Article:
There are many types of ransomware, from those which show an easily removed pop-up, to those which completely encrypt a user’s hard drive. The latter type is almost impossible to recover from.
Ransomware usually appears when a user clicks a malicious link sent in an email or when they visit an infected website. Pop-up adverts can be used to direct victims to infected sites.
Ransomware hit the news in 2017 when the WannaCry attack affected over 300,000 computers across the world in the space of a few days. The attack encrypted the data of those affected and demanded payment in Bitcoin. Organisations affected included the NHS, Nissan, and Renault.
The malware took advantage of people using out-of-date operating systems which were no longer receiving security updates, particularly users of Windows 7. Estimates of the total cost of the attack range from hundreds of millions to billions of pounds.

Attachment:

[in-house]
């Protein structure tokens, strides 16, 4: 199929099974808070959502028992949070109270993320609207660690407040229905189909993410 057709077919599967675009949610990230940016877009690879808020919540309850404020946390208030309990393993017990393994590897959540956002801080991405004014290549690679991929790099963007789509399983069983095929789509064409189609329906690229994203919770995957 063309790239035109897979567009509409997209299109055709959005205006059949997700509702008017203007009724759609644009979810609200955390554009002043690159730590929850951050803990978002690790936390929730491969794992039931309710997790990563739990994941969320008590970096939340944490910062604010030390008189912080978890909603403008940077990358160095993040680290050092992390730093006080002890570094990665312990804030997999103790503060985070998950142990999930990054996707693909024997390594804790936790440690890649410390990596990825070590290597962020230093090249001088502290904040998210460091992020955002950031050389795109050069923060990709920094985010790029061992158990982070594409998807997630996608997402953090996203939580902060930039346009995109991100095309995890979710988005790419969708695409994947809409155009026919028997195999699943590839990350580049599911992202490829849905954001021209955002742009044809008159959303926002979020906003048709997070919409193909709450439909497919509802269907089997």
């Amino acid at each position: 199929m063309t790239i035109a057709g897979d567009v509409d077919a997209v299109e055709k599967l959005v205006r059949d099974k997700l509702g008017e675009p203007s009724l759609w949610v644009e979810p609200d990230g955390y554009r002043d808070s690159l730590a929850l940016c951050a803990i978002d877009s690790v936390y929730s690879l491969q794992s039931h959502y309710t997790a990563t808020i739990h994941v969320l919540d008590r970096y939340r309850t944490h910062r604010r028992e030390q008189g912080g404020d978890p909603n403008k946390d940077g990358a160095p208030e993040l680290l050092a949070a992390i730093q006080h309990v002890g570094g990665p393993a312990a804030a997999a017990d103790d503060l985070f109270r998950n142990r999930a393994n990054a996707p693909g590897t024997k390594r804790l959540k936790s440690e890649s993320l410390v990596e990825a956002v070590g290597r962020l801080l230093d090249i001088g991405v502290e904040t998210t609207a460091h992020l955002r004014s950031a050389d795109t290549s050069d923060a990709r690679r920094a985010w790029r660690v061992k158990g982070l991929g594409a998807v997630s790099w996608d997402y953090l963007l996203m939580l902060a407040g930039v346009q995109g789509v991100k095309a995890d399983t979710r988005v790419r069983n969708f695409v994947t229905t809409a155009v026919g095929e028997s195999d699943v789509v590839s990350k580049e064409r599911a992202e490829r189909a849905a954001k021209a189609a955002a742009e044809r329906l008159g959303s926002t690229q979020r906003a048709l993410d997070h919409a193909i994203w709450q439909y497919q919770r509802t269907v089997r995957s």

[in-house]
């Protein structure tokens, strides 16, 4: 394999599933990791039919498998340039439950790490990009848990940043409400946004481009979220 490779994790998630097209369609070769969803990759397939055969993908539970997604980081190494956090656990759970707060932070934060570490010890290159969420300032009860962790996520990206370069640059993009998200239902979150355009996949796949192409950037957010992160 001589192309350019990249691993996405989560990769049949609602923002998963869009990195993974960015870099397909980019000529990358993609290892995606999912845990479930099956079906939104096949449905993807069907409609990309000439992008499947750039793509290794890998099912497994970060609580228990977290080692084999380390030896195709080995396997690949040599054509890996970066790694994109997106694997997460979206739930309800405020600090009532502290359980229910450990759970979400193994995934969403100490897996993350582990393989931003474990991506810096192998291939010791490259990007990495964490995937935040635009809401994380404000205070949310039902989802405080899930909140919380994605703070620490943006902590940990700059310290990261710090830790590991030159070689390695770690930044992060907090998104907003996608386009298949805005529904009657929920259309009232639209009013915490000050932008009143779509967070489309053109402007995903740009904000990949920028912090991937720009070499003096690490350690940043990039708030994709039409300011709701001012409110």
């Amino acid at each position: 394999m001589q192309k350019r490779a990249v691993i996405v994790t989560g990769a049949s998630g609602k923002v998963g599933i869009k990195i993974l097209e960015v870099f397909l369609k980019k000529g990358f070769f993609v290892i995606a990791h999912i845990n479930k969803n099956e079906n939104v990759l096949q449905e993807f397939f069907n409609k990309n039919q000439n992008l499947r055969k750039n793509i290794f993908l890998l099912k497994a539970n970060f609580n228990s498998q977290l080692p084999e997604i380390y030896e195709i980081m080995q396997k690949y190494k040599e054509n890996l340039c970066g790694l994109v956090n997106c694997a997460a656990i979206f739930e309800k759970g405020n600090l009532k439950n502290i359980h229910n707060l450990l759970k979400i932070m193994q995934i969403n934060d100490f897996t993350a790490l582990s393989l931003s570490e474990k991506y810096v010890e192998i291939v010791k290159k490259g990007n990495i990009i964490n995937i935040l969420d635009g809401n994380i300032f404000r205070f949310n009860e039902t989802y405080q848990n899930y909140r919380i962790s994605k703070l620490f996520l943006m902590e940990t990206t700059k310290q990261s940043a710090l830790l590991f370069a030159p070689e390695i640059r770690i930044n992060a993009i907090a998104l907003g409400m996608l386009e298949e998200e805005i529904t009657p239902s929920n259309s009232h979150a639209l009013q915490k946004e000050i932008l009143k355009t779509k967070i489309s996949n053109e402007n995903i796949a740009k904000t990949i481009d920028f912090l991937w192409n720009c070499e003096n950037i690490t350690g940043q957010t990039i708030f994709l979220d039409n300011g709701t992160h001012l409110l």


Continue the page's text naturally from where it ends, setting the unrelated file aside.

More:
Six Steps to Protect Your Business’s Data
Unfortunately, once an attack has occurred it is often too late for an organisation to do anything to protect itself. It is, therefore, important companies take steps to secure their data in the first place.
In this section, Ben has provided us with six steps that businesses can take to begin to build secure processes to look after their data.
1. Educate Employees About How Attacks Occur
Criminals often target an organisation’s employees when looking to run an attack. Because of this, it is essential that employees are fully educated about the signs they should look out for.
Employees are often targeted via email. To combat this, directors can train employees to look out for signs that an email may be malicious. Here are some of the red flags.
- Emails from people you don’t know or aren’t expecting an email from.
- Emails that claim to be from people you do know, but that come from an email address you don’t recognise.
- Fake URLs that are designed to look like real ones. For example, a hacker pretending to be a bank employee could use www.hsbc.co.uk.fakesite.net instead of the real www.hsbc.co.uk.
- Scammers can also use URL shortening software or Unicode domains to hide the real address.
- Phishing emails may contain unusual wording or spelling mistakes.
- Scammers will often use email addresses from an email provider like Gmail or Microsoft. For example, email@example.com instead of firstname.lastname@example.org.